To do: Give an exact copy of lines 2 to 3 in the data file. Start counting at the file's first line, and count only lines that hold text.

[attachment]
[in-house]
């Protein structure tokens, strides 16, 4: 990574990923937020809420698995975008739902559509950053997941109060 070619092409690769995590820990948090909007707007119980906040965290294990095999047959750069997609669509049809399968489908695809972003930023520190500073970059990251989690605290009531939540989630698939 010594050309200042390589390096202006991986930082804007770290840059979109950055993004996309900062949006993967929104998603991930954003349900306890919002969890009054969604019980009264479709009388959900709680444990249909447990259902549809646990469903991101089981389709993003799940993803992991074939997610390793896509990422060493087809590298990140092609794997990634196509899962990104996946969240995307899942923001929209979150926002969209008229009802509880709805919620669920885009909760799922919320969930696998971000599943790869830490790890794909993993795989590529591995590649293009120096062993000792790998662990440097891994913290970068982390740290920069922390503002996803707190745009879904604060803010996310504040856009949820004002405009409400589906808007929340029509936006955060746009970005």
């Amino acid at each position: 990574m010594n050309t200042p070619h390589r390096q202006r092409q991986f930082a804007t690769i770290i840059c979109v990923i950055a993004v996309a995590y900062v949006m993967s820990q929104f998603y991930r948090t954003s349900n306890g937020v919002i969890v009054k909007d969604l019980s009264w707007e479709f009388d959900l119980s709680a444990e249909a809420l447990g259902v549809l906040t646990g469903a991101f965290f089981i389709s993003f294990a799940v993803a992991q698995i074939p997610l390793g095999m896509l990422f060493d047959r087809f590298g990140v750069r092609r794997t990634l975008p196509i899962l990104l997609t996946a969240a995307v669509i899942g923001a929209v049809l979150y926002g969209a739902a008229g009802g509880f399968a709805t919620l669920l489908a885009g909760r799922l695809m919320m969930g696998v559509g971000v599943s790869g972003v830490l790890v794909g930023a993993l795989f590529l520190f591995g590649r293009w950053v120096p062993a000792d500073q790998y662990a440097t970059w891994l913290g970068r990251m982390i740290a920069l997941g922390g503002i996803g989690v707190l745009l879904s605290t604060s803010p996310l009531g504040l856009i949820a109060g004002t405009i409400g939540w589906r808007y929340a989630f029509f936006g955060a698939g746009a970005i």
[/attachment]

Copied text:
């Protein structure tokens, strides 16, 4: 990574990923937020809420698995975008739902559509950053997941109060 070619092409690769995590820990948090909007707007119980906040965290294990095999047959750069997609669509049809399968489908695809972003930023520190500073970059990251989690605290009531939540989630698939 010594050309200042390589390096202006991986930082804007770290840059979109950055993004996309900062949006993967929104998603991930954003349900306890919002969890009054969604019980009264479709009388959900709680444990249909447990259902549809646990469903991101089981389709993003799940993803992991074939997610390793896509990422060493087809590298990140092609794997990634196509899962990104996946969240995307899942923001929209979150926002969209008229009802509880709805919620669920885009909760799922919320969930696998971000599943790869830490790890794909993993795989590529591995590649293009120096062993000792790998662990440097891994913290970068982390740290920069922390503002996803707190745009879904604060803010996310504040856009949820004002405009409400589906808007929340029509936006955060746009970005």
């Amino acid at each position: 990574m010594n050309t200042p070619h390589r390096q202006r092409q991986f930082a804007t690769i770290i840059c979109v990923i950055a993004v996309a995590y900062v949006m993967s820990q929104f998603y991930r948090t954003s349900n306890g937020v919002i969890v009054k909007d969604l019980s009264w707007e479709f009388d959900l119980s709680a444990e249909a809420l447990g259902v549809l906040t646990g469903a991101f965290f089981i389709s993003f294990a799940v993803a992991q698995i074939p997610l390793g095999m896509l990422f060493d047959r087809f590298g990140v750069r092609r794997t990634l975008p196509i899962l990104l997609t996946a969240a995307v669509i899942g923001a929209v049809l979150y926002g969209a739902a008229g009802g509880f399968a709805t919620l669920l489908a885009g909760r799922l695809m919320m969930g696998v559509g971000v599943s790869g972003v830490l790890v794909g930023a993993l795989f590529l520190f591995g590649r293009w950053v120096p062993a000792d500073q790998y662990a440097t970059w891994l913290g970068r990251m982390i740290a920069l997941g922390g503002i996803g989690v707190l745009l879904s605290t604060s803010p996310l009531g504040l856009i949820a109060g004002t405009i409400g939540w589906r808007y929340a989630f029509f936006g955060a698939g746009a970005i």